by Jon Mikelonis
Degreeing your cam. It's just one of those processes that
many hobbyists never want to perform. Why? Understandably,
the steps appear intimidating for a newbie and for others
the price of specialized tools will never justify their minimal
use. On top of that, being very involved in this hobby doesn't
require an individual to know how to build a motor. Sure,
you've got to be able to tune one, but the cleanest drawer
in your tool box may the one that holds the degree wheel and
dial indicator if you even have them. While a number of FordMuscle
readers have already built ten or more engines to date and
a greater number have swapped out twice as many cams, the
bulk of us MIGHT need to install a cam three times in our
entire lifetime. For these reasons, installing a camshaft
"straight-up", without even considering the purchase
of a degree wheel, is common practice today.
The "Straight-Up" Myth
...with the cam installed, fit your timing chain set so
that the "dot"' on the cam gear is at 6 o'clock
and the "o" icon on the crank gear is at 12 o'clock.
You are now done degreeing your cam, proceed with buttoning
up the timing chain cover, bolt on your accessories, say a
prayer, and fire your motor...
If it was only that easy. This scenario above describes installing
a cam at "crank gear zero" and it is not always
the optimum way to degree your cam. Curiously, the same procedure
is often times and incorrectly referred to as a "straight-up"
cam installation. More accurately described however, the term
"straight-up" refers to the intake and exhaust centerlines
being the same, not the "dot" and "o"
icon on the timing gears being directly opposed to one another.
In many cases but not all cases, setting the "dot"
and "o" icon on the cam gear and crank gear so that
they are inline CAN result in a "straight-up" install.
But be aware, cams ground with advance built-in, timing chain
gears machined with retard built-in, poorly marked timing
chain gears, and an accumulation of machine tolerances contribute
to the fact that "crank gear zero" and "straight-up"
ARE NOT the same thing. In fact, once your cam is set to "crank
gear zero" you may have to degree the cam to achieve
a "straight-up" install.
While even some cam manufacturers will suggest that degreeing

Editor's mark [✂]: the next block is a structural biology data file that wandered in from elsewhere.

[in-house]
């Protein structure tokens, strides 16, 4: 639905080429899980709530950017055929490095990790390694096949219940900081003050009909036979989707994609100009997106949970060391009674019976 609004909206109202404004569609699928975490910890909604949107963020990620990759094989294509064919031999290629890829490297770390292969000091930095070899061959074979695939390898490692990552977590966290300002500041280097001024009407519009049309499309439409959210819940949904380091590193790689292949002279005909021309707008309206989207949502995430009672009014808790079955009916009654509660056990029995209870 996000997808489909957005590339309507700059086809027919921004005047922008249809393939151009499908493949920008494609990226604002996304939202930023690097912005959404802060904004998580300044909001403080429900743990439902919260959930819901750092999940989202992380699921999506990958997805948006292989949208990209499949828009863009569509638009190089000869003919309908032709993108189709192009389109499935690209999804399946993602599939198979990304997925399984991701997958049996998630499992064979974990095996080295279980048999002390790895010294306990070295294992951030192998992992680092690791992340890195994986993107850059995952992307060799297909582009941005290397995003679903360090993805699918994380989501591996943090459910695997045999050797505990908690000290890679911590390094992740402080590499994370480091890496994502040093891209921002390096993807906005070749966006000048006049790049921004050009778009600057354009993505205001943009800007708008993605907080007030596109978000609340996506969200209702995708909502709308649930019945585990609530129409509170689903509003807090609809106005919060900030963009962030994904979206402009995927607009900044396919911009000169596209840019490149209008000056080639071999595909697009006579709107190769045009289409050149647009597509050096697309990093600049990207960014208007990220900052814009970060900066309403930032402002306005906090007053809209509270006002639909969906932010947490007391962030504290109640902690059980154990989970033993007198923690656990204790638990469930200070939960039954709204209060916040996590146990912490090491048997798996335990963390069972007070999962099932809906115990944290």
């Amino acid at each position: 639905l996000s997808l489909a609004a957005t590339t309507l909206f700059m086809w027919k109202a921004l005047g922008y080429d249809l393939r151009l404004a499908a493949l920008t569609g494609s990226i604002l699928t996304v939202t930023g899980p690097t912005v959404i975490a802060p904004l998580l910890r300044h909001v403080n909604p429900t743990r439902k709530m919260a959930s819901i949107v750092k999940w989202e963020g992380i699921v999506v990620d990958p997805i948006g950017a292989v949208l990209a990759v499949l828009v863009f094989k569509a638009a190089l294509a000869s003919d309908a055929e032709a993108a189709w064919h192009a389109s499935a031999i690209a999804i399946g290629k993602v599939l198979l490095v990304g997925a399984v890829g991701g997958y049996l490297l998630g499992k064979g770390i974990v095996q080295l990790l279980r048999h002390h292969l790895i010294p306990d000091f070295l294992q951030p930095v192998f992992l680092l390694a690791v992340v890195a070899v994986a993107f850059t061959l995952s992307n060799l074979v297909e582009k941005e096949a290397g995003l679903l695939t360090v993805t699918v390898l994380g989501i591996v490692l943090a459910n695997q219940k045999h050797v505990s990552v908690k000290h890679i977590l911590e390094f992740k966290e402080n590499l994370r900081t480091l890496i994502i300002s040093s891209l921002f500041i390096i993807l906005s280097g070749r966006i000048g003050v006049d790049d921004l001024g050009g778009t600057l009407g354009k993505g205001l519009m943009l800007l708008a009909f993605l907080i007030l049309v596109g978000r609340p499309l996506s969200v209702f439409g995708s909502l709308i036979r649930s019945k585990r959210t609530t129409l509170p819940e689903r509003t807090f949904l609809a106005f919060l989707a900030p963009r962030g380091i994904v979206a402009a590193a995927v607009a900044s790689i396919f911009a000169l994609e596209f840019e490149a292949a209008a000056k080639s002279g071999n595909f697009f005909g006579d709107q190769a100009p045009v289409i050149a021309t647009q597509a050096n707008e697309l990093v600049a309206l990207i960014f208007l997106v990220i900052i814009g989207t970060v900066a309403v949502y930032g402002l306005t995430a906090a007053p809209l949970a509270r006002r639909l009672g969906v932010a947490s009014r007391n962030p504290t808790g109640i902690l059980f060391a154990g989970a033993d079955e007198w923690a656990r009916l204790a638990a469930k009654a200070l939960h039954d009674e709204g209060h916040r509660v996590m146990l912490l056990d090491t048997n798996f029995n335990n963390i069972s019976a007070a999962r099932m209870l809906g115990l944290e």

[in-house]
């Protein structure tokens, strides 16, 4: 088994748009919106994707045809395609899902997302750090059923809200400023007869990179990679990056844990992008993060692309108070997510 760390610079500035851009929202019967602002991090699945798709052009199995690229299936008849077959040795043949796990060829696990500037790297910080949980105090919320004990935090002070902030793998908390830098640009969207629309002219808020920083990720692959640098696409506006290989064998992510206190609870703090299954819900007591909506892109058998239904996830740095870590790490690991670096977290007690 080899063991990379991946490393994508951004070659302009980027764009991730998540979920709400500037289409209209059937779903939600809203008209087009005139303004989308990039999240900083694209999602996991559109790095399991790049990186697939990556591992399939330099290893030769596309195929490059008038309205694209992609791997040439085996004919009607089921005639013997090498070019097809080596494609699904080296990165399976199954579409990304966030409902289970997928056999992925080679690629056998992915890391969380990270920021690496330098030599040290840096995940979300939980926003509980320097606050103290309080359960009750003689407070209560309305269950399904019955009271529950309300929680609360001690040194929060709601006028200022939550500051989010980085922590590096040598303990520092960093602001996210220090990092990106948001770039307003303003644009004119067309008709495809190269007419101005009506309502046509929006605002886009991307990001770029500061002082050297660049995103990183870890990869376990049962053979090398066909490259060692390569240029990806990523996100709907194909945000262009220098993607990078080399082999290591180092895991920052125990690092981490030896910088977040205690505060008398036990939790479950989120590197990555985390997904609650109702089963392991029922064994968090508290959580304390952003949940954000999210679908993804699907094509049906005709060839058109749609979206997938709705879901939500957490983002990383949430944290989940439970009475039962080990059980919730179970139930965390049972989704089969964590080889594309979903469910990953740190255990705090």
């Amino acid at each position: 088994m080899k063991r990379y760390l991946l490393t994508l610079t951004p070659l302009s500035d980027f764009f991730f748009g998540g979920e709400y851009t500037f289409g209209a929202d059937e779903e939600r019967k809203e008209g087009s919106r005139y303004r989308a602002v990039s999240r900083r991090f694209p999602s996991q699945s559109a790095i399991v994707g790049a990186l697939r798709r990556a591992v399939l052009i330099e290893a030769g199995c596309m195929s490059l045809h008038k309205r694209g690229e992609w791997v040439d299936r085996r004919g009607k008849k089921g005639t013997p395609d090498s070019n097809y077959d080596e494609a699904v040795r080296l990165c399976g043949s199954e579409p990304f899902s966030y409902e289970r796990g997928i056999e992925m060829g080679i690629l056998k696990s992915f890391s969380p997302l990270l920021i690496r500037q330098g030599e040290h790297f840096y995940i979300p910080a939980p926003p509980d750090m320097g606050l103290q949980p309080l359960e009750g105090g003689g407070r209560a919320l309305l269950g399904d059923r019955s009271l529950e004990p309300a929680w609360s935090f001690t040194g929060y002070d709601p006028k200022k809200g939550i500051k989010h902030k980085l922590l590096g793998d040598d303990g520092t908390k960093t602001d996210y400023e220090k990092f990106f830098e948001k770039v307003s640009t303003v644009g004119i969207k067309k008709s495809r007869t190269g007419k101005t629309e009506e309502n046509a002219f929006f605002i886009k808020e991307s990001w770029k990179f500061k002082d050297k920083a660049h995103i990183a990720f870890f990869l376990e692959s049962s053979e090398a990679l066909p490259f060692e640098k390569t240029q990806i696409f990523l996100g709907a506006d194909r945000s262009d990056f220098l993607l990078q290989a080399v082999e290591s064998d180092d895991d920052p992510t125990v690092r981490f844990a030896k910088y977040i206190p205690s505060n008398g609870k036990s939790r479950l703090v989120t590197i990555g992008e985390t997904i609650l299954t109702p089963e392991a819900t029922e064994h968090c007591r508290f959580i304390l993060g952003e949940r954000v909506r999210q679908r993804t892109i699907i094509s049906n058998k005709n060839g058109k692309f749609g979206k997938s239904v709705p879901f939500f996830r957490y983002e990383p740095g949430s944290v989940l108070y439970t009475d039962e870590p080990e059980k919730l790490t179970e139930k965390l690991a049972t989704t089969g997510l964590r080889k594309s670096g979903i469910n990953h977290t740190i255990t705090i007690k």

a cam is not always necessary, you'll be better off assuming
that it is mandatory. The procedure is a common sense verification
of any camshaft install. Ironically, we've recently determined
that no common sense was used when FordMuscle installed the
cam in our StreetWise
460. Here's a real-world example of the risk taken
when you assume "crank gear zero" and "straight-up"
are equivalent terms.
|Carburetor adjustments and ignition
timing changes couldn't cure these sooty plugs. We suspected
the 460 had been degreed incorrectly.
Fouled plugs, lack of power, hard restarts, and a roasting
intake manifold with normal water temperature. All of the
above were symptoms that lead us to believe that the cam in
our 460 had been degreed incorrectly. Specifically, we theorized
that it may have been installed retarded based on the symptoms
listed above. Retarding a cam is often performed to increase
top end power at the expense of low end torque. Not a good
condition for street use.
When a cam is
retarded too far, a number of problems will arise due to the
valve events all taking place too late. When an intake
valve opens too late, the initial amount of air and fuel
drawn into the chamber is reduced and exhaust gasses will
not be effectively purged from the chamber. When an exhaust
valve closes too late it can allow spent exhaust gases
to enter the intake port. This is also called reversion. Rather
than going into a complete explanation of cylinder pressure,
scavenging, and reversion, let's just crack open this big
block Ford and see what the heck is going on.
The first order of business
was to tear down the front- end of our motor in order to gain
access to the timing chain gears. The intention was to inspect
the alignment of the timing marks on both gears and to compare
the intake centerline to the cam card for the Comp Cams XE274-10.
All Comp camshafts are ground with 4 degrees of advance. Therefore,
since the cam card specified a lobe separation of 110 degrees
and the specs written assuming a 106 degree intake centerline,
having the timing chain gears to "crank gear zero"
should have produced the desired result.
Using the crankshaft sprocket shown in the sidebar, we
rotated the crank clockwise with a breaker bar and 1/2"
drive to find Top Dead Center (TDC) of the number one
piston's compression stroke.
At TDC of the compression stroke, the "dot"
punched on the camshaft gear and the "o" icon
on the crankshaft gear were a half-tooth from being directly
opposed. For effect, the markings are emphasized in red.
Based on the misalignment shown, there seemed to be a
Before breaking out the cam degreeing tools, we tried
moving the cam gear over a tooth. Again, we still still
could not get these marks to align properly. We verified
that we had an early 429/460 timing chain set with "Factory
Top Dead Center" timing. We'll discuss the two common
385-series timing chain sets in a later section of this
We set the timing chain back to the same position as shown
in caption 2. Next, we got prepared to find absolute TDC
in order to verify the intake centerline of our problem
Top Dead Center and Determining Intake Centerline)
|In This Article...
Even if you're installing an off-the-shelf camshaft,
we'll show you how important it is to verify
intake centerline. This article explains the
difference between setting your timing gears
to "crank gear zero" and installing
a cam "straight-up". We'll then demonstrate
the pitfalls with a real-world example using
FordMuscle's Streetwise 460.